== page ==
Public rights of way review
Public rights of way are one of the most accessible facilities for enabling sport and recreation activities. They are also unique to our heritage and identity, providing a link to our past and allowing access to our countryside today. However, thousands of routes are poorly maintained and even under threat, due to a self-imposed cut-off date of 2026 for mapping older public rights of way. Without action many of these paths will be lost, with equestrian activities likely to lose the most.
- The Countryside and Rights of Way Act 2000 introduced a cut-off date of 2026 for the recording of pre-1949 public rights of way on the understanding that they would be processed in time.
- Highway authorities do not have the resources to record these paths as many have significant backlogs of applications which will take decades to work through.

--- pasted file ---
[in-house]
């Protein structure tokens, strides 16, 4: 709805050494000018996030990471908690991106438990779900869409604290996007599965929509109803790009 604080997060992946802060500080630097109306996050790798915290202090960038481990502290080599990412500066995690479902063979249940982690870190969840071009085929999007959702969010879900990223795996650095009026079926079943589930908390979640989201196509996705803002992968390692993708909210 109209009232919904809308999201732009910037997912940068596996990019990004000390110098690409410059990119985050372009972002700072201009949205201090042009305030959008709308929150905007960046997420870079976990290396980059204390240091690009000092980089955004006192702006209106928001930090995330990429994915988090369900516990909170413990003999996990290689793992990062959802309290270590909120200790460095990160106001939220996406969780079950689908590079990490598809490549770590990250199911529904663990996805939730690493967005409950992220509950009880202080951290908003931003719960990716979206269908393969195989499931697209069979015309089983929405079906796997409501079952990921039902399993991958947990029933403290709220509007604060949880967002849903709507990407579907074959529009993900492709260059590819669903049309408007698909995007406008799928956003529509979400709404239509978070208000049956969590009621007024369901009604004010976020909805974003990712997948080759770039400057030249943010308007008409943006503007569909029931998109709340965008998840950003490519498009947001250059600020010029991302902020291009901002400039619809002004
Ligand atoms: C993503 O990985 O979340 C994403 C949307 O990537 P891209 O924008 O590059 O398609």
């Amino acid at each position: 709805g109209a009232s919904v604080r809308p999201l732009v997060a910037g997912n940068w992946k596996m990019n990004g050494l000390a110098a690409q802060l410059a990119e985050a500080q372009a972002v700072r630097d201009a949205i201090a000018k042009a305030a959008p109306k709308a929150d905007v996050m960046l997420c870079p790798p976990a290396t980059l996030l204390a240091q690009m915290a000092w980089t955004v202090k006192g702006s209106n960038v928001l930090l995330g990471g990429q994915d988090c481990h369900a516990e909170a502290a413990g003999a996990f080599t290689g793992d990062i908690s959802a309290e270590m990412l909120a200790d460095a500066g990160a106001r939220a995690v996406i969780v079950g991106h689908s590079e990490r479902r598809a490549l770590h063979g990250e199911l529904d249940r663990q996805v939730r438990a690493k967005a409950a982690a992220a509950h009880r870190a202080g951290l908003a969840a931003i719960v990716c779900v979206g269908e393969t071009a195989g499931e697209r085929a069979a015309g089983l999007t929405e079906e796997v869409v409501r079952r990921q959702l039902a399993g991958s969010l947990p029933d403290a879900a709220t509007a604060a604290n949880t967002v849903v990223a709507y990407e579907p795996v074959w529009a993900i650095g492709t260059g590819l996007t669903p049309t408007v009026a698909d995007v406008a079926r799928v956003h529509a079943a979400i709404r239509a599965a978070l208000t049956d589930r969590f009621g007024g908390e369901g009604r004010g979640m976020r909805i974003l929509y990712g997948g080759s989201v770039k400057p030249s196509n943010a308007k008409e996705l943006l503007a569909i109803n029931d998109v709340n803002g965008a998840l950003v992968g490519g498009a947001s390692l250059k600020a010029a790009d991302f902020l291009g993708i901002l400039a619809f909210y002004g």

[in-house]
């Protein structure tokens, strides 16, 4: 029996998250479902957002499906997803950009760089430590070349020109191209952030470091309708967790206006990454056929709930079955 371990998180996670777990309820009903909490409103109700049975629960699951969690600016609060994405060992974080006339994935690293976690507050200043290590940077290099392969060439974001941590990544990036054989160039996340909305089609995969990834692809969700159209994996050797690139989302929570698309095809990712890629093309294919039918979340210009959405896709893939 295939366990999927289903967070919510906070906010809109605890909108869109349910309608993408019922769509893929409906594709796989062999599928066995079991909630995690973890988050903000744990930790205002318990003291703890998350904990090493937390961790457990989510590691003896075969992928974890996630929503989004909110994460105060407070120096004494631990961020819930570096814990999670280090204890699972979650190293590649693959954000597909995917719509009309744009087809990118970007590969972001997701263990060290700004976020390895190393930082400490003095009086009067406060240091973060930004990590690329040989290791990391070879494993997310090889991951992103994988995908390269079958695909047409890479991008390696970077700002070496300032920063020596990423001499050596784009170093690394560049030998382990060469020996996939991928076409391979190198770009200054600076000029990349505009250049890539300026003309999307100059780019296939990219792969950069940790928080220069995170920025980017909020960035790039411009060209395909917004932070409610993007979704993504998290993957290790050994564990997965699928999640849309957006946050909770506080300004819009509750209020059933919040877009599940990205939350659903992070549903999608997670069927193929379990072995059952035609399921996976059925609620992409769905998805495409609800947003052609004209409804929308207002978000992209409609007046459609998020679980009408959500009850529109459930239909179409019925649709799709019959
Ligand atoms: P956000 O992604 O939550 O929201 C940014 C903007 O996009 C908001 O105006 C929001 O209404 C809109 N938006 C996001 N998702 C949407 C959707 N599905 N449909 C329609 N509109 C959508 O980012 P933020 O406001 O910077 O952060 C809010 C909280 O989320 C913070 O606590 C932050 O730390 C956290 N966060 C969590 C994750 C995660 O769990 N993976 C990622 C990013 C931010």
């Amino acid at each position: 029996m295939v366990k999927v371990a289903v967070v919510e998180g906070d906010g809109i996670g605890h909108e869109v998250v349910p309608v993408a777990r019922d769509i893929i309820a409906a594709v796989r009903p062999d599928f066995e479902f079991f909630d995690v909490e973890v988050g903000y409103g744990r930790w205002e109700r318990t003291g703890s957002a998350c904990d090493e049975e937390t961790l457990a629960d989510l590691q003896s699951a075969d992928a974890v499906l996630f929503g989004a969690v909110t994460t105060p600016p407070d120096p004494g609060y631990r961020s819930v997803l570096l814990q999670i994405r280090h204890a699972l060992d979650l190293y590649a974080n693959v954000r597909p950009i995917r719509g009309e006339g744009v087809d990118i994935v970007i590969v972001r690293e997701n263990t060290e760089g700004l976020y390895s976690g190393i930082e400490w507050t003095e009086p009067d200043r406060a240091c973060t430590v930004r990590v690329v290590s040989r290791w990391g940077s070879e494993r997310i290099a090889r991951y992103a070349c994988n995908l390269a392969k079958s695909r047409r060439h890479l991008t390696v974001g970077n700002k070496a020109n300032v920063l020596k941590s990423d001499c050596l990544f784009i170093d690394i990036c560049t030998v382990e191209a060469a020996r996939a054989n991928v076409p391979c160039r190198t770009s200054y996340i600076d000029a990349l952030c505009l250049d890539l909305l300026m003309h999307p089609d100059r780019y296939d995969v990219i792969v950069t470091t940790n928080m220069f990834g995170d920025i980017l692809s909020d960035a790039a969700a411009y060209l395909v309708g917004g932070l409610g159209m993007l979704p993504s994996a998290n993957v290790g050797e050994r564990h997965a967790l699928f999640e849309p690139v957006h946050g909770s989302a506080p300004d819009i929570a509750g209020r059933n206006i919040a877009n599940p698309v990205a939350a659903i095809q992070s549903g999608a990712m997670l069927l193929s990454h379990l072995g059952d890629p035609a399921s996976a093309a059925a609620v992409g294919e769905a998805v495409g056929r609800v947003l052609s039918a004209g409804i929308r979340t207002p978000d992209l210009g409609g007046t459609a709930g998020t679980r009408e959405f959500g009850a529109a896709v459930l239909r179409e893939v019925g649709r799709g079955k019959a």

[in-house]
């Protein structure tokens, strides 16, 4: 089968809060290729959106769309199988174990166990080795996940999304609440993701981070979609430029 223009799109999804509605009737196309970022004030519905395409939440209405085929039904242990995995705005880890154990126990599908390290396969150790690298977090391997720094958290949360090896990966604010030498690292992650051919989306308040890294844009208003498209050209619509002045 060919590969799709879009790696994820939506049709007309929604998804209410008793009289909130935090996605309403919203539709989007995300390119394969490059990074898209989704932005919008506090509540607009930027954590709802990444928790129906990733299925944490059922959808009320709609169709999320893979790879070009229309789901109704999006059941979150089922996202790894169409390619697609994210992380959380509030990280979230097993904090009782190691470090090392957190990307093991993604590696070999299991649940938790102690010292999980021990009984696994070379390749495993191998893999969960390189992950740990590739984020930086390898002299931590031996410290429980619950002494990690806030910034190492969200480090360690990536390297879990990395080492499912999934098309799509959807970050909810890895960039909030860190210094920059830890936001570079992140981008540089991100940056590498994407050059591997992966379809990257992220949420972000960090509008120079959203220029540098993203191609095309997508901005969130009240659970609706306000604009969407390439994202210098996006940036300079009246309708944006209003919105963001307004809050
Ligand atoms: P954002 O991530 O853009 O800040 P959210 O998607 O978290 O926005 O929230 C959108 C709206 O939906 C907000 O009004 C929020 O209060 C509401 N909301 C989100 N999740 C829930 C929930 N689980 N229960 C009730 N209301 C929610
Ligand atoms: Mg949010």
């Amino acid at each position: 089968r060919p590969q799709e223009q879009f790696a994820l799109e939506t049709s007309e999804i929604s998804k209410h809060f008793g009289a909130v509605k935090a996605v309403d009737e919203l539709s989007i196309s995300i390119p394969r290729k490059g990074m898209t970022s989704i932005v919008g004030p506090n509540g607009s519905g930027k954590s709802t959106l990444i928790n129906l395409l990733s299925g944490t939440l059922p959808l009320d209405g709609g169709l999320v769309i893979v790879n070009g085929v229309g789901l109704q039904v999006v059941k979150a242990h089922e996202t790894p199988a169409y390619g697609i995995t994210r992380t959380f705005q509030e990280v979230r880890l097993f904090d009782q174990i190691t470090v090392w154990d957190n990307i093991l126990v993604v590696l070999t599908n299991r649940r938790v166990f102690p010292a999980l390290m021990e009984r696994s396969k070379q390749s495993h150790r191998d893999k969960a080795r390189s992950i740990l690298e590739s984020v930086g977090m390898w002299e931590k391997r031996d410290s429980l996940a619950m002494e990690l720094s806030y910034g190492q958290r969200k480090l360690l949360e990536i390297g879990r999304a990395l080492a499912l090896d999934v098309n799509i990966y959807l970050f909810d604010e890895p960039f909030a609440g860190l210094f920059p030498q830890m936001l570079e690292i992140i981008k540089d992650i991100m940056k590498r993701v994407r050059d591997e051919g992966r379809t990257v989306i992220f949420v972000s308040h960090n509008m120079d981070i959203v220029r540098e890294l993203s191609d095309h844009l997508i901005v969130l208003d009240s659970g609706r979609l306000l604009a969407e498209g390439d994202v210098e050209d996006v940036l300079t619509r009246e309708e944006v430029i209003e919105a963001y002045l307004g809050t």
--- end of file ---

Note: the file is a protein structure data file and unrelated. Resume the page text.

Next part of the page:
- A stakeholder working group found consensus and published ‘Stepping Forward’ in 2010, which made recommendations to speed up the mapping process.
- DEFRA has launched a consultation on reforming legislation which includes the recommendations made in ‘Stepping Forward’.
- The proposals relate to cutting red tape to help speed up the process of making public path orders.
- The intention is to keep the 2026 cut off date.
- The Alliance will respond to the consultation in support of proposals that speed up the process of making public path orders so long as the rights public are not prejudiced.
- The consultation and guidance on how to respond is available here.
For further information please contact Martin Key, firstname.lastname@example.org.
Respond to the consultation before 6 August 2012 - click the link below.
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